Lawsuit filed against city council in support of Greensward - WMC Action News 5 - Memphis, Tennessee

Lawsuit filed against city council in support of Greensward

(SOURCE: WMC Action News 5) (SOURCE: WMC Action News 5)
MEMPHIS, TN (WMC) -

Two Greensward supporters have filed a lawsuit against the city council alleging the council violated the Sunshine Law and they didn't have authority to make their decision to grant the zoo authority over the Greensward. The lawsuit seeks to have the council's decision overturned.

The lawsuit, filed Monday, alleges the city council violated the open meeting laws when it gave authority to the zoo by not providing adequate notice of the meeting.

"The way that the city council behaved and the way the action transpired raises questions," said Susan Lacy, the Plaintiff in the lawsuit.

Lacy is a doctor, not a lawyer, but she says the way the council passed the resolution granting authority over the Greensward to the zoo doesn't seem right.

"The lack of transparency, the lack of ability for people to have a dialog, to have their opinions heard," said Lacy.

The lawsuit says the City Council did not provide adequate public notice of the meeting in order to pass the resolution. It also talks in detail about how the resolution was written, with most of the council members as sponsors, before they even had a chance to discuss it in a public meeting like the law requires.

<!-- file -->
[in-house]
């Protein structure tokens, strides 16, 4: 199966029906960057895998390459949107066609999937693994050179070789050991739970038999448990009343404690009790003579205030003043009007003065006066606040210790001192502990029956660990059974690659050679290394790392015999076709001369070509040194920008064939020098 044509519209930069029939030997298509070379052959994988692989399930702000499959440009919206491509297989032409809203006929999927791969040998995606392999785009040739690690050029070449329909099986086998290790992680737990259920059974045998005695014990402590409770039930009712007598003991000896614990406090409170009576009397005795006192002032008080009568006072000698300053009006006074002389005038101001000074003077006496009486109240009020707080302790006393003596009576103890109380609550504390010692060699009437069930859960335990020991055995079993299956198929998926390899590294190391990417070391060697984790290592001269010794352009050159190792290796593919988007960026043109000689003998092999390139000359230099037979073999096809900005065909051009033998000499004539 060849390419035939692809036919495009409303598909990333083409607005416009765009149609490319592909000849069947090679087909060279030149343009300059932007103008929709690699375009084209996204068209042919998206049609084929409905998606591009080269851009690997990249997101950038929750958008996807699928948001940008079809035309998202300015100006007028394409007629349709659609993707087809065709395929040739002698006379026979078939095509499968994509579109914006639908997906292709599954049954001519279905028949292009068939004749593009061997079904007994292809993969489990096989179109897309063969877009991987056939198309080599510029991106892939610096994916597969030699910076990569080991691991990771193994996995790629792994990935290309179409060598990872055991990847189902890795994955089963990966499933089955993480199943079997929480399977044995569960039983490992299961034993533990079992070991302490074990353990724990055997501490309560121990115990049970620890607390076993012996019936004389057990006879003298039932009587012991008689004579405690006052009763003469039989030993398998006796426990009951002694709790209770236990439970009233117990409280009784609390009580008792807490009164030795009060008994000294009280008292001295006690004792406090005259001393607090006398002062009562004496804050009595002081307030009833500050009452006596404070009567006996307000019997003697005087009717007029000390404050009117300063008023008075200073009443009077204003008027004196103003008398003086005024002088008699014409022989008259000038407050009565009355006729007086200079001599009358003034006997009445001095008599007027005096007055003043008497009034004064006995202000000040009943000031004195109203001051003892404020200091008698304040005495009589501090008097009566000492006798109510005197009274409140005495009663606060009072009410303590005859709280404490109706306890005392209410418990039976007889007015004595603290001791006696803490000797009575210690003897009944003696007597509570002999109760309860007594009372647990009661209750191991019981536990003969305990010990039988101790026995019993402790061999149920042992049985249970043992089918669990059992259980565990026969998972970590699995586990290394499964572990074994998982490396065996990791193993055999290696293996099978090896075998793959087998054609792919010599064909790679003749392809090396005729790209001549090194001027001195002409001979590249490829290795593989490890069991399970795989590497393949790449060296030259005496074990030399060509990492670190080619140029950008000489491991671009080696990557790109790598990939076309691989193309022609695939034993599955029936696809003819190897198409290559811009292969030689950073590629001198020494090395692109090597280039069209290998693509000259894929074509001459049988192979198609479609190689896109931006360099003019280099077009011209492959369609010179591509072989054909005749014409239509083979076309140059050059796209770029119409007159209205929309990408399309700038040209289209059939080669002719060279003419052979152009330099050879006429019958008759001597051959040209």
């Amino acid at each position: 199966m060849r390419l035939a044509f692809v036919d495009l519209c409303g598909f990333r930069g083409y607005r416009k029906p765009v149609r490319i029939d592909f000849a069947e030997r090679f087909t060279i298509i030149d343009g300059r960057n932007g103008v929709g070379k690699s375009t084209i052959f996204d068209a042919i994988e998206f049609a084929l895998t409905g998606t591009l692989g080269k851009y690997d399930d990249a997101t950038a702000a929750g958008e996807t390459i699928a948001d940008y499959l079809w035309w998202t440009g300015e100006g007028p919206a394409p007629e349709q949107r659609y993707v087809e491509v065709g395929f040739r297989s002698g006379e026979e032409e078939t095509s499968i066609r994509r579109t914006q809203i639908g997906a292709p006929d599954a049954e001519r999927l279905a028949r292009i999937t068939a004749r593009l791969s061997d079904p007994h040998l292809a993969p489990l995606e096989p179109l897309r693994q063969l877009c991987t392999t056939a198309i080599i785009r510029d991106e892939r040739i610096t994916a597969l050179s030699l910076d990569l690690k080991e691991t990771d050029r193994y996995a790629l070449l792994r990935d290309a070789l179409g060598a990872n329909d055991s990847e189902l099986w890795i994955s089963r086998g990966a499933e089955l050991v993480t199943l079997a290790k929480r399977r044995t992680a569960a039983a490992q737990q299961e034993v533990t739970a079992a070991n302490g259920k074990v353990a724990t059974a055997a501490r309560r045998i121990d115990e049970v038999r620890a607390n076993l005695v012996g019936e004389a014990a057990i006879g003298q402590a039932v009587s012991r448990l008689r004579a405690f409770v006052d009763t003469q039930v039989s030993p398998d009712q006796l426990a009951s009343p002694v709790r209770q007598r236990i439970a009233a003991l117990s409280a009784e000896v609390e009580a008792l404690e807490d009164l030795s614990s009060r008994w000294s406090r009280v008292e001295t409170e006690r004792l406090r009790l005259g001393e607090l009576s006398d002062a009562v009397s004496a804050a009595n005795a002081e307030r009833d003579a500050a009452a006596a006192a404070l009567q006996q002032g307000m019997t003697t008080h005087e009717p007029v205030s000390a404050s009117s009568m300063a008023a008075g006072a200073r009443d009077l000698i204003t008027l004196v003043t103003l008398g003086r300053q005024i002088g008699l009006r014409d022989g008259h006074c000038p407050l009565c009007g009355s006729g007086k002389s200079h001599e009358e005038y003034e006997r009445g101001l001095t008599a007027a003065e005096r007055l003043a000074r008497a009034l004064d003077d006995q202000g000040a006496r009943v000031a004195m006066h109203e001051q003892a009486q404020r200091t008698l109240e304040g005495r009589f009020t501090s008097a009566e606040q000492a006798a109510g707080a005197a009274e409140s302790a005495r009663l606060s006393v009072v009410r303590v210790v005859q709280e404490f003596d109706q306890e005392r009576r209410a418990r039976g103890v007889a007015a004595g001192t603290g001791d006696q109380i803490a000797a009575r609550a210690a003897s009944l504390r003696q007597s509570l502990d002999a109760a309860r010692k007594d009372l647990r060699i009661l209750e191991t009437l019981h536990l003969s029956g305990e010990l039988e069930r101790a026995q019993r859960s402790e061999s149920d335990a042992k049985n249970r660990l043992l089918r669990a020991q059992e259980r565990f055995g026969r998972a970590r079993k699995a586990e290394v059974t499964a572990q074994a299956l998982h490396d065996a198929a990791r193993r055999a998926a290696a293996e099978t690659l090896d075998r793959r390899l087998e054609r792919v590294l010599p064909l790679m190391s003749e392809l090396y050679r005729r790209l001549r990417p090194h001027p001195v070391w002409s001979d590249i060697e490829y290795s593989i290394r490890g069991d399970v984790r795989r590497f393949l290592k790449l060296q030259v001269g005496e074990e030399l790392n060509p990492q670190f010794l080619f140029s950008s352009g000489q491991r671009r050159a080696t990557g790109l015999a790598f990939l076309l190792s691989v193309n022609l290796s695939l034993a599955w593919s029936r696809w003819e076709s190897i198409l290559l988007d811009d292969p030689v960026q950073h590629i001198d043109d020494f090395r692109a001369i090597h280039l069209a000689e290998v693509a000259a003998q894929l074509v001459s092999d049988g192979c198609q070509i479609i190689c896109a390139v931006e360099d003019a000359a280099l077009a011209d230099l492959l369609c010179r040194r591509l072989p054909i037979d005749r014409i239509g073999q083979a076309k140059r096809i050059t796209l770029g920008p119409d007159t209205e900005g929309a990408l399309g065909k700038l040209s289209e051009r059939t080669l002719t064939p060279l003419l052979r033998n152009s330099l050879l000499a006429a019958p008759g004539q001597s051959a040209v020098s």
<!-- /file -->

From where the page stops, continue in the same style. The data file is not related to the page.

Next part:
The city denies it did anything wrong.

"They're just allegations," said city attorney Allan Wade.

The suit does, however, note how Wade had phone conversations with each of the council members to encourage them to support the resolution. Wade denies he did anything wrong and said he only answered their questions.

"But did anybody deliberate towards a decision? Oh no. Did I meet with two or more people at any time? Oh no. Did I meet with individual council members and answer their questions about the litigation? Oh yes," said Wade.

When asked point blank if he or the council violated Sunshine Laws, Wade got a bit aggressive.

"I said no, I didn't. No, I didn't. Wanna ask it again? Did I violate the Sunshine Law? No, I didn't," said Wade.

But Lacy is sticking by the lawsuit, saying it's about transparency.

"We need to understand why the people in our government, our city government, are making the decisions that they're making," said Lacy.

The lawsuit also says that when the city council created the Parks Division, it essentially gave authority of the parks over to the mayor and, therefore, the council did not have the authority to pass the resolution saying the zoo has control over the Greensward.

Wade said that was not true.

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